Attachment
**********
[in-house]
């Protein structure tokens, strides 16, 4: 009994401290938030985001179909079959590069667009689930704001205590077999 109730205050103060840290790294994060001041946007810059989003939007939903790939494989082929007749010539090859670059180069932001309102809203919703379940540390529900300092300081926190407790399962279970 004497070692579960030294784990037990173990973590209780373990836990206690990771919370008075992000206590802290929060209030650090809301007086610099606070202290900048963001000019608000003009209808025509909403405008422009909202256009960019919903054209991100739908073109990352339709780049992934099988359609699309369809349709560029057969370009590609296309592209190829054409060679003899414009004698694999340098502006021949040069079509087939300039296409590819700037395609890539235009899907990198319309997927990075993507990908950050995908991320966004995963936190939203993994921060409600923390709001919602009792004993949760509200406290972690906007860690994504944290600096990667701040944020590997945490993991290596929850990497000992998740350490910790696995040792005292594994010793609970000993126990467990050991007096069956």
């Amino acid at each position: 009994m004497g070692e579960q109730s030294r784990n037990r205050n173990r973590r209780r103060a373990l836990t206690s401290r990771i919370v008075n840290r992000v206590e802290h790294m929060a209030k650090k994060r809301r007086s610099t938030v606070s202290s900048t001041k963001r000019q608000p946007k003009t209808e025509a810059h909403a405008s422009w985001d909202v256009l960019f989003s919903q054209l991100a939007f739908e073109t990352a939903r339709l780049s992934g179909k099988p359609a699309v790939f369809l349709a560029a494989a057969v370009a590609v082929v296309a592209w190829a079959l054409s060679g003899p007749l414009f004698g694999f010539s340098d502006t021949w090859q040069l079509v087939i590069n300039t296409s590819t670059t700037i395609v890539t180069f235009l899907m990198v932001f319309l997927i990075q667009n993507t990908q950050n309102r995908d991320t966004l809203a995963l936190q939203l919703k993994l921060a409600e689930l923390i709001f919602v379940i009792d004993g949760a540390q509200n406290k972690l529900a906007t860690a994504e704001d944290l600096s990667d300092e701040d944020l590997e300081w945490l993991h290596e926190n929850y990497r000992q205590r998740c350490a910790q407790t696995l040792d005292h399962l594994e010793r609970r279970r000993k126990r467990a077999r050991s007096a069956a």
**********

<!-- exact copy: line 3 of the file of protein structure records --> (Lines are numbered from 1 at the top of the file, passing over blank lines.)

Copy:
């Amino acid at each position: 009994m004497g070692e579960q109730s030294r784990n037990r205050n173990r973590r209780r103060a373990l836990t206690s401290r990771i919370v008075n840290r992000v206590e802290h790294m929060a209030k650090k994060r809301r007086s610099t938030v606070s202290s900048t001041k963001r000019q608000p946007k003009t209808e025509a810059h909403a405008s422009w985001d909202v256009l960019f989003s919903q054209l991100a939007f739908e073109t990352a939903r339709l780049s992934g179909k099988p359609a699309v790939f369809l349709a560029a494989a057969v370009a590609v082929v296309a592209w190829a079959l054409s060679g003899p007749l414009f004698g694999f010539s340098d502006t021949w090859q040069l079509v087939i590069n300039t296409s590819t670059t700037i395609v890539t180069f235009l899907m990198v932001f319309l997927i990075q667009n993507t990908q950050n309102r995908d991320t966004l809203a995963l936190q939203l919703k993994l921060a409600e689930l923390i709001f919602v379940i009792d004993g949760a540390q509200n406290k972690l529900a906007t860690a994504e704001d944290l600096s990667d300092e701040d944020l590997e300081w945490l993991h290596e926190n929850y990497r000992q205590r998740c350490a910790q407790t696995l040792d005292h399962l594994e010793r609970r279970r000993k126990r467990a077999r050991s007096a069956a």